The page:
A Guide On How Russian Oligarchs Dodge Sanctions: Global Issues – News Block

  • Opinion by Matti Kohonen (London)
  • Inter Press Service

The “Rotenberg Files”, a massive leak of more than 42,000 emails and documents, has shown how Russian oligarchs Boris and Arkady Rotenberg hid their assets and those of Vladimir Putin, using trusts and private equity investment funds, taking advantage of the Lack of public benefits. property records. Since the Russian invasion of Ukraine in 2014 and especially since 2022, sanctions against Russian oligarchs and legal entities linked to the Russian invasion of Ukraine include 12,900 designations against Russia. Some estimates say the offshore wealth of Russian oligarchs exceeds $1 trillion, but sanctions have so far only frozen $58 billion, due to the difficulty in establishing ownership. The sanctions vary, but have been implemented mainly by the G7 countries and the European Union. Their effectiveness depends on the creation of beneficial ownership registries covering all possible legal vehicles and the requirement to check beneficial ownership against sanctions regimes by a wide variety of professional facilitators for due diligence purposes. This has largely not happened. Despite progress in establishing centralized beneficial ownership registries, a commitment made by almost 100 countries, very few of them are open to public access and are riddled with loopholes. In reality, countries in the Global South are now at the forefront of establishing effective BO registries after the European Court of Justice ended public access to BO registries across the EU in November 2022. This has allowed trusts to become the legal vehicle of choice for Russian oligarchs to hide their wealth. They are also very difficult to detect, as the presence of a trust deed can be preserved in a lawyer’s office if there is no requirement to register the trust in a beneficial ownership registry. Many BO registries require the declaration of trusts, but there are loopholes that allow trusts to be established in jurisdictions that do not require trust registration or have loopholes regarding thresholds or exemptions. Only 65 countries require some form of trust registration. Eight of the 18 BVI companies mentioned in the Rotenberg leaks were eventually dissolved and two relocated to Cyprus. This implies that Cyprus has become a key location for using trusts and other instruments to hide property. As a member of the European Union, Cyprus was required to create a central beneficial ownership registry in accordance with the fifth EU Anti-Money Laundering Directive. Cyprus-based trusts are subject to this requirement, but the Rotenbergs used a loophole in the BO laws to hide beneficial ownership surrounding the existing 5th EU Anti-Money Laundering Directive. In effect, they created a complex ownership structure around different entities to be below the trigger points for reporting beneficial ownership (in most cases 25 percent control), and still retain control to through power through potential voting coalitions in the complex structure that was hidden elsewhere. . The structure used by the Rotenbergs involved a US entity that is owned by entities elsewhere, including Italy, the United Kingdom, Luxembourg, Cyprus, the Bahamas (four entities), the British Virgin Islands, and the Cayman Islands. Along with trusts, private equity firms have been revealed as another preferred vehicle to avoid sanctions. Investment vehicles called “closed mutual funds”, in Russian abbreviated as “ZPIF”, held these assets. They are not considered legal entities under Russian law and therefore are not required to disclose their shareholders to the authorities. The leaked files show that 13 ZPIFs were linked to the Rotenbergs. To avoid questions about the true nature of the beneficial owners, the leaked files show that “there is a practice in which the Managing Director of the Management Company is recognized as the beneficial owner.” ZPIFs invested in Russian companies, Monaco real estate and other assets where no beneficial ownership checks are performed. Companies in which they held minority stakes were able to do business relatively normally. Private equity and mutual funds are a global concern. According to a recent report, “Private Investments, Public Harm,” there are nearly 13,000 investment advisers in an $11 trillion industry with little or no anti-money laundering due diligence responsibility in the US, with the real possibility for sanctioned oligarchs to use such vehicles. to hide your property. The US Enablers Act seeks to remove the exemption from investment managers’ due diligence checks, but the bill failed to pass last December. Art is another way to hide ownership, as art dealers are not subject to any reporting requirements for money laundering purposes. A July 2020 report by a US Senate subcommittee detailed an elaborate scheme in which the Rotenberg brothers spent more than $18 million on art purchases in the months after the US sanction on March 2014. They acquired several works of art, including a $7.5 million René Magritte, through a network of offshore companies based in Cyprus and the British Virgin Islands. The wealth-hiding tools used by Russian oligarchs to evade sanctions are exactly the same as those used by those behind crimes against natural resources, such as illegal, unregulated and unreported fishing, or even wealthy billionaires abusing of the laws to pay less than they should in taxes. . You cannot create a regime to trap Russian billionaires. A review of the transparency of ownership is required, from companies and trusts to works of art, ships, aircraft and other asset classes, including private equity and hedge funds. Otherwise, Russian oligarchs and kleptocrats around the world will continue to evade controls, keeping their money safely hidden.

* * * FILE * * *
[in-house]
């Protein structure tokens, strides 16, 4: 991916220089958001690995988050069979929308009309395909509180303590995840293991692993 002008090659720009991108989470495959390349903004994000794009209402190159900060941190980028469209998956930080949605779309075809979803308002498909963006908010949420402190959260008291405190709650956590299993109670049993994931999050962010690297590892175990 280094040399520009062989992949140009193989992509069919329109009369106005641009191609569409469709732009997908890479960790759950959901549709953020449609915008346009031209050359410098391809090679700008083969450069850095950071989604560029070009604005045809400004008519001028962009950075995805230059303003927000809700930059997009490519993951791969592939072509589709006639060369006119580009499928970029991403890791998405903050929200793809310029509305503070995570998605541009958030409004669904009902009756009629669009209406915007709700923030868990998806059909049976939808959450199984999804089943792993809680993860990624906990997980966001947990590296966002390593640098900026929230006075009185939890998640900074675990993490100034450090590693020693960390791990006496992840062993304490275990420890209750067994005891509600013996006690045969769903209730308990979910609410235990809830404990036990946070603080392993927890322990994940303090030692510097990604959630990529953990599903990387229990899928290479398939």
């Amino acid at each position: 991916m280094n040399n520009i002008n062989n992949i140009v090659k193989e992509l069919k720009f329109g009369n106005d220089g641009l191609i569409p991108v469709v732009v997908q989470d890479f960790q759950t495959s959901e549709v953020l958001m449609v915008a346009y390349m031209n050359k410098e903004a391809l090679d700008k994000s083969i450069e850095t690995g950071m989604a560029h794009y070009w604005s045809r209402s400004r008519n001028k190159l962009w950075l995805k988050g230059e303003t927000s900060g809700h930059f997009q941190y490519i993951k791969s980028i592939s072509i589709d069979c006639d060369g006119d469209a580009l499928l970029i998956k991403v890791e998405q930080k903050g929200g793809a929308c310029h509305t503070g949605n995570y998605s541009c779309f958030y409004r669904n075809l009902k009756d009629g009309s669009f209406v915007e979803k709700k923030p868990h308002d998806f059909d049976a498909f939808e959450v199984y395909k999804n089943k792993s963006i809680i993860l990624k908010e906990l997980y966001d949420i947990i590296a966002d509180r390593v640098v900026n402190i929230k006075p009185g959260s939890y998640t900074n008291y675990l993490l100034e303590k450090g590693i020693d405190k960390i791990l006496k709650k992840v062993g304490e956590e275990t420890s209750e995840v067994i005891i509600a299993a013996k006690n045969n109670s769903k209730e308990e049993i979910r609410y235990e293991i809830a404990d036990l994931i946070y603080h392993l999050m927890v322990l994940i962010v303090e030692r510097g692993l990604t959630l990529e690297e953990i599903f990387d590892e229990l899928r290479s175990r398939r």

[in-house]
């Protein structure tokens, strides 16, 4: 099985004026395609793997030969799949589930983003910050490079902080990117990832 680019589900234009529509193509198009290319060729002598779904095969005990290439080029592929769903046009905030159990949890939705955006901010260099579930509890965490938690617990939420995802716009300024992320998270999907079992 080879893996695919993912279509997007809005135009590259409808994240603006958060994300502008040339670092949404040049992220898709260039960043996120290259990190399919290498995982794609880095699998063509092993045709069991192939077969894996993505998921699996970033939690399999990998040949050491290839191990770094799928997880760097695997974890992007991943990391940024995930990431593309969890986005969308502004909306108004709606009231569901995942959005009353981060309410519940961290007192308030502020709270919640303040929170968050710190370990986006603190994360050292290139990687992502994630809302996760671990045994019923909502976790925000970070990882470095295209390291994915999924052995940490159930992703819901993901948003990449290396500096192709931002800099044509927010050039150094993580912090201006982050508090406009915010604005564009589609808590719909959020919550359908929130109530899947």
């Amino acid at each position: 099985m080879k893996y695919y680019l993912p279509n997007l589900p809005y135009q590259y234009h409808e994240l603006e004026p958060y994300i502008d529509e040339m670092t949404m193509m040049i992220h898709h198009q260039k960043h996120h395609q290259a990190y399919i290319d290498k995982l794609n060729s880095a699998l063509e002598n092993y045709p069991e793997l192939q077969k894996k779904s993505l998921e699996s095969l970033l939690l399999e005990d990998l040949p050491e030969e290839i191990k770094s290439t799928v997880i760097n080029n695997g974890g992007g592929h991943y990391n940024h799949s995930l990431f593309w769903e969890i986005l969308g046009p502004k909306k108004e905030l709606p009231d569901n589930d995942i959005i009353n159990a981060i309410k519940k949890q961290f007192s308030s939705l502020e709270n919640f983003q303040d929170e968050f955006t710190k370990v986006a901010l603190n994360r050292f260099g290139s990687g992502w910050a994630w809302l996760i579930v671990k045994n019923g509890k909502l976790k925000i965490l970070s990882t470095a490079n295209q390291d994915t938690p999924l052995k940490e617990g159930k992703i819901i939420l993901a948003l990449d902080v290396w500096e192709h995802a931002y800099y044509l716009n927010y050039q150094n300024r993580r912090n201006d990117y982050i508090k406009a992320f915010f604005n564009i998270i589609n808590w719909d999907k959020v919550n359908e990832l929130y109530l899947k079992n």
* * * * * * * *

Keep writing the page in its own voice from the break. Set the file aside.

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© Inter Press Service (2023) — All rights reservedOriginal source: Inter Press Service